It has adjustable parameters for distance, which I have set to the most sensitive, so I set mine off once in a while, but thankfully, not really because I wasn't paying attention, so far. :)

I really like that feature, and believe there would be way less rear enders if ALL cars were mandatory to include it.
 

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Joe was the REFLECTIVE SMV sign on the back of the trailer as required by law
 

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Discussion Starter · #8 ·
So your ACC was on? If so, how fast was it set to, and what gap?

I'm curious how well the Volt does without the ACC active. My last car would release the gas and apply hard breaking if I didn't react in time to a slow/stopped vehicle.

If you were using ACC you would never have collided with that trailer, and would have started slowing down long before you got very close, and it wouldn't have been too scary. If you weren't using ACC, that's when the real "safety" features kick in. Please illuminate further.
My setting was on medium gap. It wasn't even a bother to me but my partner was panicking as he has better night vision than me.
 

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Discussion Starter · #9 ·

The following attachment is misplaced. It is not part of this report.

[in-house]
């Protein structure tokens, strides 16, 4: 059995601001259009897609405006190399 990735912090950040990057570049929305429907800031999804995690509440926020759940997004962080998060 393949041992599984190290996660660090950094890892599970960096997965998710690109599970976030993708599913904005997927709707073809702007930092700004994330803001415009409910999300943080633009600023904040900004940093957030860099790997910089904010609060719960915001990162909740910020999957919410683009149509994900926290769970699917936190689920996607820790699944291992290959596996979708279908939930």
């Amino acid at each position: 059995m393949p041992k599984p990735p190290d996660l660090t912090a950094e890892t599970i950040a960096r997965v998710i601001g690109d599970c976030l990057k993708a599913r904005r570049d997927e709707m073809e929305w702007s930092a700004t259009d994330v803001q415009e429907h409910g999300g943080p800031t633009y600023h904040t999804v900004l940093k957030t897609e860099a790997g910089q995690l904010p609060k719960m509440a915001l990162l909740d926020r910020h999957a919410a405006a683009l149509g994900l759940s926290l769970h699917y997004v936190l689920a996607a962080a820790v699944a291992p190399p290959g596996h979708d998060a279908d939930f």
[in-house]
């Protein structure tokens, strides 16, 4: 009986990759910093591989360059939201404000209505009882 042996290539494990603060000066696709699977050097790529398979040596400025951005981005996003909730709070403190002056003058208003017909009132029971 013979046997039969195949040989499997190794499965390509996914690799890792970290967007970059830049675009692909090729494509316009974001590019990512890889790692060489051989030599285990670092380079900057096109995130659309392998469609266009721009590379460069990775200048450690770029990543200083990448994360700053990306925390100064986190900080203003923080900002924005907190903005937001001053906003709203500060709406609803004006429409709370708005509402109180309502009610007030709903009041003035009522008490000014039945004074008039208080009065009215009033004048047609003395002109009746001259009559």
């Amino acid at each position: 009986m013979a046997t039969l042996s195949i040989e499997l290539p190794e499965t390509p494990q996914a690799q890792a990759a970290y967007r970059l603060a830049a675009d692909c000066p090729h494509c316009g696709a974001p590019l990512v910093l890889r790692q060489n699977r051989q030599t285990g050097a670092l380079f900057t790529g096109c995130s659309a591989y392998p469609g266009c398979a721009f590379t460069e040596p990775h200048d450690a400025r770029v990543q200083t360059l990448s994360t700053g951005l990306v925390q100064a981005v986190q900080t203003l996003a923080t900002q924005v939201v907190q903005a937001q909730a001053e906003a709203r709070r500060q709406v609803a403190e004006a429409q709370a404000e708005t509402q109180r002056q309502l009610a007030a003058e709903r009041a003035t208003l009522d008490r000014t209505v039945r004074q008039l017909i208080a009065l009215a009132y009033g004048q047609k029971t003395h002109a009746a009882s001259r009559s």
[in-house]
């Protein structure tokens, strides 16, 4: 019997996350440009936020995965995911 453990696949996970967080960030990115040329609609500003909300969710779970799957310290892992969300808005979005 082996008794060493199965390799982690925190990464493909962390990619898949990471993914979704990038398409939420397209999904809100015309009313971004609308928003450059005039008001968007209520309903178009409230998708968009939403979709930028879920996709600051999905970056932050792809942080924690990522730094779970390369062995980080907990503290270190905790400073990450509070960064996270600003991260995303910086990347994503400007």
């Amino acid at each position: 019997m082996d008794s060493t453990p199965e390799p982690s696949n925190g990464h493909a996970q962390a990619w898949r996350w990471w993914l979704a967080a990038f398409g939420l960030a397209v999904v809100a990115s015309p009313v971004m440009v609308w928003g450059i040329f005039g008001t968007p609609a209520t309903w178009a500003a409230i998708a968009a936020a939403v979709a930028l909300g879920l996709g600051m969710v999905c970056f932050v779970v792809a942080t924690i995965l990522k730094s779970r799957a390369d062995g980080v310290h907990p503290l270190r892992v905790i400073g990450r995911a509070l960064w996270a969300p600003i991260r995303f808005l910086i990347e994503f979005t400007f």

Joe was the REFLECTIVE SMV sign on the back of the trailer as required by law
Unfortunately, it was covered by dangling hay. If the trailer is only to be used on the farm and the farmer's private road, there are no requirements on what should be on them. However, farmers sometimes forget and use the trailer on regular public roads for short distances.
 

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My setting was on medium gap. It wasn't even a bother to me but my partner was panicking as he has better night vision than me.
Fair enough that ACC works well. But I don't so much attribute that to the Volt itself. ACC has been in use as far back as 2005 by MB (Distronic). Volvo has had it since 2007. I think Chevy only first had this technology in 2014.